22 December 20 - Media Release
In a decision handed down on 21 December 2020 in Jeremy Apted v Commissioner of Taxation, the Administrative Appeals Tribunal has overturned the Commissioner of Taxation’s decision to deny a small business access to JobKeeper and substituted a decision that the applicant is entitled to the program.
The decision will be a welcomed Christmas gift for many small businesses locked out of accessing JobKeeper benefits.
The JobKeeper legislation states that business owners are not entitled to JobKeeper unless, in addition to various other tests, as at 12 March 2020 they had an ABN and had lodged a 2018-2019 tax return or an activity statement for the period between 1 July 2018 and 12 March 2020.
In the case of Jeremy Apted v Commissioner of Taxation, the applicant was carrying on a business and returning the income from the business as assessable income, however did not have an active ABN when he made the JobKeeper application to the Commissioner on 12 March 2020.
The applicant arranged for his old ABN to be reactivated with a date of effect in 2019 (i.e. before 12 March 2020) which was granted, however the Commissioner denied JobKeeper on the basis that the applicant did not have an ABN on 12 March 2020.
Despite the legislation giving the Commissioner a discretion to provide further time beyond 12 March 2020 to comply with these requirements, the Commissioner refused to exercise his discretion to allow extra time for the applicant to obtain an ABN.
Sue Williamson, senior tax controversy partner at Holding Redlich, said this approach has denied countless hardworking small businesspeople much needed support during these troubled times.
“In a difficult year, it’s been disappointing to see small business owners facing the worst economic circumstances in recent memory locked out of accessing desperately required support for simply not meeting an arbitrary 12 March deadline,” Ms Williamson said.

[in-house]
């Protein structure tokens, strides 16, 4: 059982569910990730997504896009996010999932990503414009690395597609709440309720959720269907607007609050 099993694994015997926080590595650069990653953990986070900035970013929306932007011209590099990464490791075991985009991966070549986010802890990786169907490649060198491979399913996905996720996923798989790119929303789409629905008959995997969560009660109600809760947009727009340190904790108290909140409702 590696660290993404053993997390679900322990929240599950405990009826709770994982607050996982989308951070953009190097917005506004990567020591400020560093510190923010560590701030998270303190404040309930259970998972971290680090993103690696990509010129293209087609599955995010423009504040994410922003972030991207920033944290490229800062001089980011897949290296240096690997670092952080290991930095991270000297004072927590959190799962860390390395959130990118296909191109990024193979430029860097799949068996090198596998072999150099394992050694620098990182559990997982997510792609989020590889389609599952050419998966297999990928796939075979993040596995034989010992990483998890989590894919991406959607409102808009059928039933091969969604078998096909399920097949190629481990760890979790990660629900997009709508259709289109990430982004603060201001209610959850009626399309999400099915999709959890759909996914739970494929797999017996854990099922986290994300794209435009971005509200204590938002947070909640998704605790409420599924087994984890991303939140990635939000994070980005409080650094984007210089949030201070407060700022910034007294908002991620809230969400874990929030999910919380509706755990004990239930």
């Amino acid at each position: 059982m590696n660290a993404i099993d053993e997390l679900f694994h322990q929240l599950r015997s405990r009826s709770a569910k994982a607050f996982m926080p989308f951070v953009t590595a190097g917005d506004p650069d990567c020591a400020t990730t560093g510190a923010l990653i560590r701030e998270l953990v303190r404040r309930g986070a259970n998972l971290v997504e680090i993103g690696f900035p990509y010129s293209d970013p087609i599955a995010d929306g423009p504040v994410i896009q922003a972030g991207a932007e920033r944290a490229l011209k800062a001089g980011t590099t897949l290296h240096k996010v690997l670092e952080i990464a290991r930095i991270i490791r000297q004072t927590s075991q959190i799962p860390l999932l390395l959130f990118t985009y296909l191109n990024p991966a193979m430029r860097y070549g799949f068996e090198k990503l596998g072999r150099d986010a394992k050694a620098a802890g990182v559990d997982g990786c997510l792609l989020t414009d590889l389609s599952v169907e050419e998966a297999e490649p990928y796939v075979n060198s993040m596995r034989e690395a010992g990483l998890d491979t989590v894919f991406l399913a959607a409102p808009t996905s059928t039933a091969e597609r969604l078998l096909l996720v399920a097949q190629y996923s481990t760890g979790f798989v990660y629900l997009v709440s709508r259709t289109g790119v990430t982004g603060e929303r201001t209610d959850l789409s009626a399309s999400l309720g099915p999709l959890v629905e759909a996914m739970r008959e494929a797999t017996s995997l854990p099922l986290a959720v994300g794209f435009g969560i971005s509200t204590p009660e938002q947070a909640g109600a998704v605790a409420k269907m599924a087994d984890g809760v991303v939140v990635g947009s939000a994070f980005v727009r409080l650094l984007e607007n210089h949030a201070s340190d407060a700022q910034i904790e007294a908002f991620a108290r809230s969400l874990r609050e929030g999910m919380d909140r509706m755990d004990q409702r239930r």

“The consequences can be heartbreaking, my team has seen every day Australians evicted from their businesses premises, had equipment taken by landlords, or come up against mental illnesses due to the stress of their hard built businesses and proud livelihoods being swept out from under their feet.”
Sue said it was pleasing to see the Tribunal rule in favour of small business owners. The judgement found that there is nothing to be achieved by denying the applicant access to the payments to make a point about the desirability of obtaining an ABN.
“In the scheme of what JobKeeper and the other measures have cost this country, these important small business claims would cost next to nothing. However, to these businesses and people it means everything,” Ms Williamson said.
“As the Tribunal said in their judgement the JobKeeper scheme was intended to provide support to active businesses that experience Coronavirus-related challenges. It’s a very short time to Christmas and – with luck – this decision will be enough to give these small businesses a vital boost heading into the new year.”